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USD steady after post-FOMC drop. Soft economic data weighs on EUR and AUD.

By Nick Parsons

Late on Tuesday evening, the USD index against a basket of major currencies was back at 90 for the first time in almost three weeks. Wednesday saw the USD slip around a quarter of a point to 89.75 before the Fed announcement and then extend its losses by a further half-point late in to the New York afternoon despite a somewhat higher forecast profile for official interest rates in 2019. By the close of business, the USD was at the bottom of our one-day performance table. This morning in Europe, the Dollar traded down to a low of 89.05 before rally to where it closed in New York last night at 89.25.

A very uncontroversial FOMC Statement noted, “the labor market has continued to strengthen and economic activity has been rising at a moderate rate. Job gains have been strong in recent months, and the unemployment rate has stayed low. Recent data suggest that growth rates of household spending and business fixed investment have moderated from their strong fourth-quarter readings. On a 12-month basis, both overall inflation and inflation for items other than food and energy have continued to run below 2 percent. Market-based measures of inflation compensation have increased in recent months but remain low; survey-based measures of longer-term inflation expectations are little changed, on balance.”

There had been some speculation ahead of the FOMC meeting that the Fed would signal a total of four rate hikes in 2018 rather than the three which had previously been forecast. It didn’t do that (which may explain some of the subsequent USD weakness) but it did raise its median estimate for 2019 by 25 basis points. Looked at another way, it was previously penciling-in seven more rate hikes until the end of 2020 but has now added an extra one, with two more to come in 2018, three more in 2018 and another two in 2020. Quite why this should have been taken as a trigger to aggressively sell the USD is something of a mystery but we’d always caution against reading too much into immediate post-FOMC moves which are often prone to re-appraisal and reversal. The USD index opens this morning in North America around 89.25.

The Canadian Dollar topped our one-day performance table for a second consecutive day on Wednesday. Prior to the FOMC Statement, USD/CAD was already back below 1.30 for the first time since last Thursday with a one percent daily drop whilst EUR/CAD and NZD/CAD were both down six-tenths and AUD/CAD was three-tenths lower at 1.0020. Post-Fed, USD/CAD extended its losses and was down almost 1 ¼ percent on the day, moving back on to a 1.28 ‘big figure’ for the first time in over a week. This morning in Europe, USD/CAD has fallen even further, hitting a low around 1.2850 and though there are another 8-9 hours before close of business, it is on track for a third day at the top of the table.

Prime Minister Justin Trudeau reiterated his belief there will be agreement on a renewed North American free trade deal between Canada, Mexico and the United States. Trudeau didn't offer any timeline when questioned about the negotiations on Wednesday, only saying he believed a deal is eminently possible. “We are there working very, very hard and moving forward on trying to get a good deal. We know that there is a good deal eminently possible for Canada, for the U.S. and for Mexican citizen and workers.” According to Bloomberg, there are indications the U.S. is willing to budge on one of its core demands as President Donald Trump pushes to get a deal ahead of looming Mexican elections. One person familiar with the talks, speaking on condition of anonymity, said the Americans are showing flexibility on a demand for a 50 percent, U.S.-specific content requirement, but it hasn’t been formally withdrawn.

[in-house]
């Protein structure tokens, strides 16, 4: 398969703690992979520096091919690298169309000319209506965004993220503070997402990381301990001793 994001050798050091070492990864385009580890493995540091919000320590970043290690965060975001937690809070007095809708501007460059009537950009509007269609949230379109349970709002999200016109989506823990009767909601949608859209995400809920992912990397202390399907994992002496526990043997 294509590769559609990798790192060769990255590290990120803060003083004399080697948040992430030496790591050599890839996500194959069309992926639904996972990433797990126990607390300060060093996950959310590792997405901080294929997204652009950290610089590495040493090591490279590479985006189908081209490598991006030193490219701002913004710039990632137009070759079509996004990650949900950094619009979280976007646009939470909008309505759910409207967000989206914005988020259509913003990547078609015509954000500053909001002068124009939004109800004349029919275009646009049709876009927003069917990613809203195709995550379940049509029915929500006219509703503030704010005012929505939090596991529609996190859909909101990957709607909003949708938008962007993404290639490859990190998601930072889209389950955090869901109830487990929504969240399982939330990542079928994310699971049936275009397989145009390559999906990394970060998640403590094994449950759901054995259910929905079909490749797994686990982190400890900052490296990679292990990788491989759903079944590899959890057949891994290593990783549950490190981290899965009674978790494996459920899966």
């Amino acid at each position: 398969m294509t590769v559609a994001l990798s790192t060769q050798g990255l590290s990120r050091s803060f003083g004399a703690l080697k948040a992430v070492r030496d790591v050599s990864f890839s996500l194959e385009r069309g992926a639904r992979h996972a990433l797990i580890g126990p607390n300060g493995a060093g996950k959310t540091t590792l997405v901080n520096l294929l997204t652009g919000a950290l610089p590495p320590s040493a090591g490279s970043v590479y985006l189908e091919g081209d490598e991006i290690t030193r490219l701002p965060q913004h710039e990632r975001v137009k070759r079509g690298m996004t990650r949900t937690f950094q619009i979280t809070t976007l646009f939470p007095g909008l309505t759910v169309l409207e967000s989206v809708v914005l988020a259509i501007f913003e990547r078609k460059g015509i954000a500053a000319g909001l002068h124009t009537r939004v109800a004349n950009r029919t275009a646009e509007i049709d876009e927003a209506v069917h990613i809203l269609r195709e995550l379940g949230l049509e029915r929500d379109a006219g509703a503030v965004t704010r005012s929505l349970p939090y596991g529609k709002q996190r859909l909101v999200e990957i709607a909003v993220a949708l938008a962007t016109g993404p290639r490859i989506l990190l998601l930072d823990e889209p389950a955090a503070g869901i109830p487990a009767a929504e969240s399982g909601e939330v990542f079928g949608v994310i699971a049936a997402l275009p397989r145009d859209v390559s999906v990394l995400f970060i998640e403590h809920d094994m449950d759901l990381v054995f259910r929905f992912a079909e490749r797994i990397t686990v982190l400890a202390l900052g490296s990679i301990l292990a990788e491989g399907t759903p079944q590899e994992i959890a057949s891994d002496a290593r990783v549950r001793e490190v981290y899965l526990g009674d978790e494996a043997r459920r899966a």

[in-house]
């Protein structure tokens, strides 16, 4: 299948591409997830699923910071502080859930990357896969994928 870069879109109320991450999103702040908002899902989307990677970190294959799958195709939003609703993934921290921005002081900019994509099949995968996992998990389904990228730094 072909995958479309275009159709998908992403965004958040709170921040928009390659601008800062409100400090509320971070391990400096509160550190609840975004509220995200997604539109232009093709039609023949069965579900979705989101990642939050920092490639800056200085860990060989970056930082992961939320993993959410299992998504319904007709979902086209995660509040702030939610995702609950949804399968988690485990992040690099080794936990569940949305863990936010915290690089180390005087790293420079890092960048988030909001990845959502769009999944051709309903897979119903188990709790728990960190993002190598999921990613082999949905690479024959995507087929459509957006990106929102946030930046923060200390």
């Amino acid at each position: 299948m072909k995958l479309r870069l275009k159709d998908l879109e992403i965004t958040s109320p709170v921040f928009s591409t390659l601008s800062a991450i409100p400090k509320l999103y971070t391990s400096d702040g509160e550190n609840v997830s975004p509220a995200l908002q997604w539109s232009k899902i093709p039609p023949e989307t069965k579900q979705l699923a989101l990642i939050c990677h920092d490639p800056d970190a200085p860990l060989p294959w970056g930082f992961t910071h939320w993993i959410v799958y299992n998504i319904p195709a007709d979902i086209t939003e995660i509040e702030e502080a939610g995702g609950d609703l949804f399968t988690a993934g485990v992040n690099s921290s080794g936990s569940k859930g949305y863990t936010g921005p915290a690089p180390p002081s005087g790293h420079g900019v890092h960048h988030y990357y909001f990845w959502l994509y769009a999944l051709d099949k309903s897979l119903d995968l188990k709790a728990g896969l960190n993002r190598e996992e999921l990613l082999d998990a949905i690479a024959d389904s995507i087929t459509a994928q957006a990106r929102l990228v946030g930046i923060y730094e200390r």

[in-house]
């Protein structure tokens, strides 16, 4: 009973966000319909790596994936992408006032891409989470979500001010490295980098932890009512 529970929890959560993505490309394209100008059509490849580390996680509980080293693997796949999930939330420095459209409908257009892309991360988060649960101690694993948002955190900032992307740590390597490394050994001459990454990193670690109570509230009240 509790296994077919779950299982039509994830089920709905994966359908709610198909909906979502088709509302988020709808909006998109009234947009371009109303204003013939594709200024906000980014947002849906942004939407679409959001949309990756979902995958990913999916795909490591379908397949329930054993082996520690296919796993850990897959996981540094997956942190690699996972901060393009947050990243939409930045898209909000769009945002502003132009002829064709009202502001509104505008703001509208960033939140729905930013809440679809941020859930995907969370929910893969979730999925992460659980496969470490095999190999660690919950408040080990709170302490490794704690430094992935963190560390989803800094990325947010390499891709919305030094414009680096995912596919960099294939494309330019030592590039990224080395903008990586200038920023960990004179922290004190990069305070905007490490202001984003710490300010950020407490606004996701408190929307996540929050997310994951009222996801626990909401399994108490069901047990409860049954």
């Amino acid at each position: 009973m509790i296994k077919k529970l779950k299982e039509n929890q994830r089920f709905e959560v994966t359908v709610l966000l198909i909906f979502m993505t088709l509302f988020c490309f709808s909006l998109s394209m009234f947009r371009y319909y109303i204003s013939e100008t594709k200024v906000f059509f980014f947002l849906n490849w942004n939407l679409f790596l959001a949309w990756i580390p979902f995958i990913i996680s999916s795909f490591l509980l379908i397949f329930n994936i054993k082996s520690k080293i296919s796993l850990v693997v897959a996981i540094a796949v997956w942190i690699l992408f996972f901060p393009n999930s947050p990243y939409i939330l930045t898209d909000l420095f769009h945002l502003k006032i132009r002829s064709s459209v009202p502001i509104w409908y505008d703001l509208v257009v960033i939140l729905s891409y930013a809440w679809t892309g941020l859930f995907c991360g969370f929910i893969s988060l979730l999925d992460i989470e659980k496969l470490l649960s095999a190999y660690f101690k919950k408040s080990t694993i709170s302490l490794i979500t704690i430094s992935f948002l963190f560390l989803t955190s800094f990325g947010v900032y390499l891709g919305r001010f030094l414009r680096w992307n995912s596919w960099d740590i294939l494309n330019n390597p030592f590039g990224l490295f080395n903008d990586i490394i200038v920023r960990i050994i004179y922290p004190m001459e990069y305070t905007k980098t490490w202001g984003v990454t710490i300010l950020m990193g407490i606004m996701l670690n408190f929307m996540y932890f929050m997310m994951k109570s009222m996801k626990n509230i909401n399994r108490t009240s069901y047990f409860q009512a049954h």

Canada’s ambassador to Washington, David MacNaughton, told reporters the U.S. has made suggestions on auto rules that “were actually quite creative” and, if taken “to their logical conclusion,” would eliminate the need for the 50 percent requirement. The Globe and Mail newspaper, citing unidentified sources, reported the U.S. had altogether dropped its demand for 50 percent U.S. content in vehicles. Away from the twists and turns of NAFTA, Bank of Canada Senior Deputy Governor Carolyn Wilkins will deliver a speech today, while domestic inflation data for February is due on Friday. The Canadian Dollar opens in North America at USD/CAD1.2875, AUD/CAD0.9950 and GBP/CAD1.8210.

The euro continues its rather lacklustre performance and on Wednesday it couldn’t get back on to a USD1.23 ‘big figure’ before the Fed announcement. It fell against the CAD, AUD and GBP, was unchanged against the NZD and rose against the USD. After the Fed Statement and Press Conference, the EUR rallied in line with all the other non-USD currencies, reaching almost 1.2350 by the New York close. After a jump to 1.2385 early in the European morning today, however, it has subsequently lost around half a cent on disappointing economic data.

According to the ‘flash estimate’ which is derived from around 85% of survey respondents, the Eurozone composite PMI fell to 55.3 in March, down from 57.1 in February. This was the lowest since January of last year and signaled a second successive monthly easing in the rate of expansion. Output growth moderated in both manufacturing and services, the latter seeing business activity grow at the slowest rate for five months while factory output increased at the weakest pace since January 2017. Both sectors also saw new order inflows wane, with goods export orders showing the smallest rise since November 2016. Measured overall, inflows of new orders showed the smallest monthly increase seen over the past 14 months.

Commenting on the data, Markit said, “While the first quarter average PMI reading remains relatively robust, indicative of GDP rising by 0.7-0.8%, the loss of momentum since the buoyant start to the year has been quite dramatic… The fact that export order book growth has more than halved since the end of last year suggests the stronger euro is taking an increasing toll on export performance. Survey responses also highlighted how political uncertainty also appears to have intensified, dampening demand. The data therefore suggest that eurozone growth peaked around the turn of the year and the region is settling into a slower, but still robust pace of expansion. Price pressures have meanwhile also eased slightly, in part linked to cheaper imports arising from the euro’s recent strength, but remain elevated.” The EUR opens in North America today at USD1.2320 and EUR/CAD1.5860.